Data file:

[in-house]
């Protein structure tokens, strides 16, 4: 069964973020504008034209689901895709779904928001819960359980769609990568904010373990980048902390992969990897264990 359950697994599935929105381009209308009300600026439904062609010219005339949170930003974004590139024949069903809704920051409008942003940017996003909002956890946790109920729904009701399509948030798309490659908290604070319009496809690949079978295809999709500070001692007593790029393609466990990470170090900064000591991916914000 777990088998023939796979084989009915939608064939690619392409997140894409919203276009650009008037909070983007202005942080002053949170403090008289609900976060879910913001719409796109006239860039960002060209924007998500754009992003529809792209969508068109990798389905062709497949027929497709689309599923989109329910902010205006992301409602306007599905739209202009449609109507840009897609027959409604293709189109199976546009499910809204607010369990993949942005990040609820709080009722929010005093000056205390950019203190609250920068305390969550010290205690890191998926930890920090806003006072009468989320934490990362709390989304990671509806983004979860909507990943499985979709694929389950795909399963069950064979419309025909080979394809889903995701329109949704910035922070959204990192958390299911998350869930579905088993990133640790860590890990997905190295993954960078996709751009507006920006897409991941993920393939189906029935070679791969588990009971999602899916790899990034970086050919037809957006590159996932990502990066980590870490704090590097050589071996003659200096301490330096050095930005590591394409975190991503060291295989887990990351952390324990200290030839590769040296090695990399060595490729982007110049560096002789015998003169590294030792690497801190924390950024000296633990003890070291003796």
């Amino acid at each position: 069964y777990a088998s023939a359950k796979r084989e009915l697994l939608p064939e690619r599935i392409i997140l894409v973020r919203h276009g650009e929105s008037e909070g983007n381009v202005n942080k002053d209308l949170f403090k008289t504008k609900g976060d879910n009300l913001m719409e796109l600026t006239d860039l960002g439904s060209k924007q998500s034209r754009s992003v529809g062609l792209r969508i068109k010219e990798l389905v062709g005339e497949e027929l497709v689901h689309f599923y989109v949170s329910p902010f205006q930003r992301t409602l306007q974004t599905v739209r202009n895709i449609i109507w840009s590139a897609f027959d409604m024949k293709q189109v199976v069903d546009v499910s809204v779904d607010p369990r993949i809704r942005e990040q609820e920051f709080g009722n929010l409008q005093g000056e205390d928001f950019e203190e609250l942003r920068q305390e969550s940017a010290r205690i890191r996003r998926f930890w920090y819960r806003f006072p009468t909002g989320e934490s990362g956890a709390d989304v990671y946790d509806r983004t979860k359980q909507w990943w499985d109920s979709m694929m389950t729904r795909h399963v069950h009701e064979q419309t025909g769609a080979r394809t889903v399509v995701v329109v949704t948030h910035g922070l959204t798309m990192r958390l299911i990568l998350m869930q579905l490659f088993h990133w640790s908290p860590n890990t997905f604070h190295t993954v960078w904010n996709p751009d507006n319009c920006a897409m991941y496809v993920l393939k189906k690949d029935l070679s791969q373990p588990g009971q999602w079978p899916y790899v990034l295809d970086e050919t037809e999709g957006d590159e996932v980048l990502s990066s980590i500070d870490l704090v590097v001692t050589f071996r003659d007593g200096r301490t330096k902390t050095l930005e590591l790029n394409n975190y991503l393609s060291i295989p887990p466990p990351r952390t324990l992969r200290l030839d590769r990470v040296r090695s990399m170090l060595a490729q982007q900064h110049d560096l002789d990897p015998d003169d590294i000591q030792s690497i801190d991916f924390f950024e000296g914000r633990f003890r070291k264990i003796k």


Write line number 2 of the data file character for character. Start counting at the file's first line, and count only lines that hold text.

């Protein structure tokens, strides 16, 4: 069964973020504008034209689901895709779904928001819960359980769609990568904010373990980048902390992969990897264990 359950697994599935929105381009209308009300600026439904062609010219005339949170930003974004590139024949069903809704920051409008942003940017996003909002956890946790109920729904009701399509948030798309490659908290604070319009496809690949079978295809999709500070001692007593790029393609466990990470170090900064000591991916914000 777990088998023939796979084989009915939608064939690619392409997140894409919203276009650009008037909070983007202005942080002053949170403090008289609900976060879910913001719409796109006239860039960002060209924007998500754009992003529809792209969508068109990798389905062709497949027929497709689309599923989109329910902010205006992301409602306007599905739209202009449609109507840009897609027959409604293709189109199976546009499910809204607010369990993949942005990040609820709080009722929010005093000056205390950019203190609250920068305390969550010290205690890191998926930890920090806003006072009468989320934490990362709390989304990671509806983004979860909507990943499985979709694929389950795909399963069950064979419309025909080979394809889903995701329109949704910035922070959204990192958390299911998350869930579905088993990133640790860590890990997905190295993954960078996709751009507006920006897409991941993920393939189906029935070679791969588990009971999602899916790899990034970086050919037809957006590159996932990502990066980590870490704090590097050589071996003659200096301490330096050095930005590591394409975190991503060291295989887990990351952390324990200290030839590769040296090695990399060595490729982007110049560096002789015998003169590294030792690497801190924390950024000296633990003890070291003796």